This year has provided several occasions for the Turning Point community to reflect upon our history and our future, and to set goals to chart our progress in the years ahead. A highlight is our accreditation through the California Association of Independent Schools (CAIS) and the Western Association of Schools and Colleges (WASC), which affords us the opportunity to assess our evolution as a school in the company of experts in the field.
Accreditation requires schools to undergo a rigorous assessment process every seven years. All members of the school community engage in a reflective examination of both the challenges and opportunities facing the school; the end result of this process is a collaborative, written self-study that openly and honestly reflects the culture and inner-workings of the school. This self-study incorporates 16 standards focusing on strengths, challenges, and future goals regarding every element of the school—from academics to finance, community, facilities, leadership, governance, and more. This report is reviewed by a Visiting Committee composed of CAIS independent school leaders from various California schools as well as a WASC representative, usually a curriculum specialist.
Turning Point’s Visiting Team of educators are spending March 5-8 with us, learning more about our culture and program so they can assess Turning Point’s ability to fulfill the goals we have outlined in our self-study. They are meeting with various groups of key stakeholders: faculty, staff, students, Trustees, and parents, and visiting classes to see teaching and learning in real time. The Visiting Committee will offer commendations and recommendations, which will form the basis for our strategic vision over the next seven years, articulated in the Future Planning Document that CAIS requires as a follow-up document.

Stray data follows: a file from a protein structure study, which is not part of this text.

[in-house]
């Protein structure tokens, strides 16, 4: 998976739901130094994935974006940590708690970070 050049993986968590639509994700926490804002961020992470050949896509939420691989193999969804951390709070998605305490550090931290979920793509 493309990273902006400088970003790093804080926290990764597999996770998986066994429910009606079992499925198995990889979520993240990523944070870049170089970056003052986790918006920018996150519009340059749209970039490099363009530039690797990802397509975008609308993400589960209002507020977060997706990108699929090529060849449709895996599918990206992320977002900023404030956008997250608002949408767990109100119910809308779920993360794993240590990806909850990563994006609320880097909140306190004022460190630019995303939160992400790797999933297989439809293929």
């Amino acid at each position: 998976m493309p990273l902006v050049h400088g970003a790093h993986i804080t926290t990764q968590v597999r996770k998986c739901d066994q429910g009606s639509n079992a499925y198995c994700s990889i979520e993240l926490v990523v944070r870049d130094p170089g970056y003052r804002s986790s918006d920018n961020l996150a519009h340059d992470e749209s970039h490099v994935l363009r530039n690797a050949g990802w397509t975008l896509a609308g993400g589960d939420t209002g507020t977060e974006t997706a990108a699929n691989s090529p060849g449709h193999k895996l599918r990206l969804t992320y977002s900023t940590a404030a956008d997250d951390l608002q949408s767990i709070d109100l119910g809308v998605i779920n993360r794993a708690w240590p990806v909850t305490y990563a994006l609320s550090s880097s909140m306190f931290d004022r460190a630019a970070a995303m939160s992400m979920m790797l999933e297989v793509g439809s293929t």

This growth-minded process of assessment is thoughtfully designed; while of course the product of our work is key, getting to the product required us to pause and take stock of the big picture: what we do, what we stand for, what makes us distinct, where we want to go; in other words, how effectively we are living our mission. Getting to the bottom of these crucial questions requires critical analysis, active listening and empathic dialogue, clearly communicated ideas, and a balance of confidence and humility—skills that we got to practice and to model for our students. With the Visiting Team on campus, we have new partners to help us ascertain our next steps as a teaching and learning community.
I have had the honor of serving on several Visiting Teams, and I have found it to be profound professional development, offering me the chance to help a school develop a plan to implement its mission more purposefully, to bring back ideas to improve my own school and provide a more robust opportunity for students, and to give back meaningfully to the independent school community. At Turning Point, several other administrators have also been asked to serve on visiting accreditation teams, a testament to the excellent regard which our regional association has for our school.
Many of our parents will be on campus Tuesday morning, delivering and arranging flowers to celebrate our wonderful faculty and staff. I cannot think of a more fitting symbol for the renewal and rejuvenation that our accreditation process infuses into our community. There’s a reason these visits come in springtime. If you see any of the Visiting Team members, please say hello. We are thrilled for them to see our wonderful school in action.Laura
Dr. Laura Konigsberg
Head of School